Mary Beth M. Wong, Esq.
Ashford & Wriston
P.O. Box 131
Honolulu, HI 96810
Re: Hawaii Reciprocal Beneficiaries Act
Your Letter of August 20, 1997
Dear Ms. Wong:
You have asked several questions about the effect of the 1997 Hawaii Reciprocal Beneficiaries Act (RBA) on federal credit unions (FCUs). Briefly summarized, you have asked whether reciprocal beneficiaries may or must be included in the definition of immediate family members and whether FCUs must, as a result of amendments to state law concerning the establishment of tenancies by the entirety, offer such accounts to their members.
As explained in more detail below, our answers are as follows. An FCU may, but is not required to, include reciprocal beneficiaries, as defined in the RBA, in the definition of immediate family member. Our view is that the state law concerning the establishment of tenancies by the entirety does not require that an FCU offer accounts as tenancies by the entirety and the RBA amendments did not change the provision.
The RBA allows two persons who are legally prohibited from marrying one another under state law to register their reciprocal beneficiary relationship by filing a notarized declaration with the state director of health. The RBA affords reciprocal beneficiaries certain rights that previously were reserved to spouses, for example, standing to sue for wrongful death and other tort claims, rights to an elective share upon death, authority to make health care decisions, rights to workers' compensation benefits, rights to receive payments of wages on the death of an employee, and rights to family leave under state law.
An FCU may include immediate family members of its common bond group in its field of membership and may create its own definition of "immediate family member," although the definition must be sufficiently limited to give the term a rational, discernible meaning. We have stated that there must be an ongoing "familial" relationship between a primary member and those who qualify for membership as an immediate family member. In the context of unmarried couples, we have stated that we would look to factors indicating the intended permanence of a familial relationship, such as: regular cohabitation; joint ownership of property with right of survivorship; joint credit obligations; and custodial rights over minors or other dependents. Merely sharing a household or a purely business relationship would not be sufficient.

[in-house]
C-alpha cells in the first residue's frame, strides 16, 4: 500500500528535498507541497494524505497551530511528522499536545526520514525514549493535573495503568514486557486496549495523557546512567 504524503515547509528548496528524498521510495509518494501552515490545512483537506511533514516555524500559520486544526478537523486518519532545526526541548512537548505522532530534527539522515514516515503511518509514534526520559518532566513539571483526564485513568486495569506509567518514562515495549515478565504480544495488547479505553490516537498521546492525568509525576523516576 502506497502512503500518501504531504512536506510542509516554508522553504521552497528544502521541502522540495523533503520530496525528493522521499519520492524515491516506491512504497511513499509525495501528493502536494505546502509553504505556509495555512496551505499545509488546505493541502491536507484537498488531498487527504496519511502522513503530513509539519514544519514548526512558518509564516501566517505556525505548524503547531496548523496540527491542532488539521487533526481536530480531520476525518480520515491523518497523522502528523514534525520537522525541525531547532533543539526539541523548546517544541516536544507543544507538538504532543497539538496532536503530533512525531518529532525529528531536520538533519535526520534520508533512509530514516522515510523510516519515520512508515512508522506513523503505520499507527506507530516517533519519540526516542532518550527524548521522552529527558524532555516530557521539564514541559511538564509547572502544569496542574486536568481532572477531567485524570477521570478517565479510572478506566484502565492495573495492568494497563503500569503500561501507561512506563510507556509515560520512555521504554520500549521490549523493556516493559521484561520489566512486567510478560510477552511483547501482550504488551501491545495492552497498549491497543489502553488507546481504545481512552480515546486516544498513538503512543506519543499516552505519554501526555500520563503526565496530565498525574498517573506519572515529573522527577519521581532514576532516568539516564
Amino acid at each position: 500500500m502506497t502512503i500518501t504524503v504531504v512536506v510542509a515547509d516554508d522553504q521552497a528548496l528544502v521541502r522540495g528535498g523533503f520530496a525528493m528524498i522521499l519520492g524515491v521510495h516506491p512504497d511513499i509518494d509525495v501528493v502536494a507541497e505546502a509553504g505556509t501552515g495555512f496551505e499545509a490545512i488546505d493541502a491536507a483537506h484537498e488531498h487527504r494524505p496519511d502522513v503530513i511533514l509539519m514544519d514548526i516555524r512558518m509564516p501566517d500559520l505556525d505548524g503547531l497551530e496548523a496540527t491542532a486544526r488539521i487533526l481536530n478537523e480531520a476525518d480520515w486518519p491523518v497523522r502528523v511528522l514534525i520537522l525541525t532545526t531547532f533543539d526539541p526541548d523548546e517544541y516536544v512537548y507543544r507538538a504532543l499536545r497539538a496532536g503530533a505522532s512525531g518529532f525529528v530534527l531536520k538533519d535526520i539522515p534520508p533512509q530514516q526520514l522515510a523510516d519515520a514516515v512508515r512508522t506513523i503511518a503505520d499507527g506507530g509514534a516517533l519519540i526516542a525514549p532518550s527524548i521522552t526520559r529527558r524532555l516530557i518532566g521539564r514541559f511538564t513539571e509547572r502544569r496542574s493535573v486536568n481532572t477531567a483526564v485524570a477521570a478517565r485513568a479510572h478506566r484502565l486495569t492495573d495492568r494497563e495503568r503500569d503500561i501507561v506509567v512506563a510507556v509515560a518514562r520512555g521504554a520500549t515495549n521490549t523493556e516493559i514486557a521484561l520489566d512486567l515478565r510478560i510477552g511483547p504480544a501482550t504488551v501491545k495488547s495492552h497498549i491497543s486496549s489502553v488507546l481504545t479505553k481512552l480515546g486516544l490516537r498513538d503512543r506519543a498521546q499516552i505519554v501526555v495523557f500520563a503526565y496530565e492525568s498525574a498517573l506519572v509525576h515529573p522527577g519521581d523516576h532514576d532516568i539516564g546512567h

You ask whether an FCU may include reciprocal beneficiaries, as defined in the RBA, in the definition of immediate family member even though a reciprocal beneficiary may not meet the factors cited above. You note that the RBA does not require reciprocal beneficiaries to have a common residence, joint ownership of property, or joint credit obligations. The RBA, in the findings section of the law, indicates that it is intended to reach "individuals who have significant personal, emotional, and economic relationships with another individual" and we note that the rights afforded reciprocal beneficiaries indicate a strong familial relationship. Therefore, we conclude that an FCU may include reciprocal beneficiaries in the definition of immediate family member.
You also ask whether an FCU may limit who may be included in the definition of immediate family member, overriding, for example, any state law purporting to require that reciprocal beneficiaries be given the same rights as spouses. We assume the state law you have in mind is the RBA and we note that, while it extends particular rights and benefits to reciprocal beneficiaries, it does not require that reciprocal beneficiaries be given the same rights as spouses. If you are asking whether an FCU in Hawaii must include reciprocal beneficiaries in the definition of immediate family member, the answer is no.
Section 10 of the RBA modifies an existing provision of the Hawaii Revised Statutes, Section 509-2, by adding "reciprocal beneficiary" or "reciprocal beneficiaries" wherever "spouse" or "spouses" appear. Section 509-2 provides that joint tenancies, tenancies by the entirety, and tenancies in common, whether between or among spouses, reciprocal beneficiaries, or other persons, may be created without the necessity of conveying through a third party. You state that Section 10 "may be construed" to provide that any property may be held by spouses or reciprocal beneficiaries as tenants by the entirety. You ask whether an FCU could override such a law in deciding whether to offer accounts that may be held by tenants by the entirety. We conclude that Section 10 merely adds reciprocal beneficiaries to an existing state law that, itself, does not require a financial institution, or any entity, to offer any particular type of account. Therefore, there is no need to consider whether an FCU could override it.
Sheila A. Albin
Associate General Counsel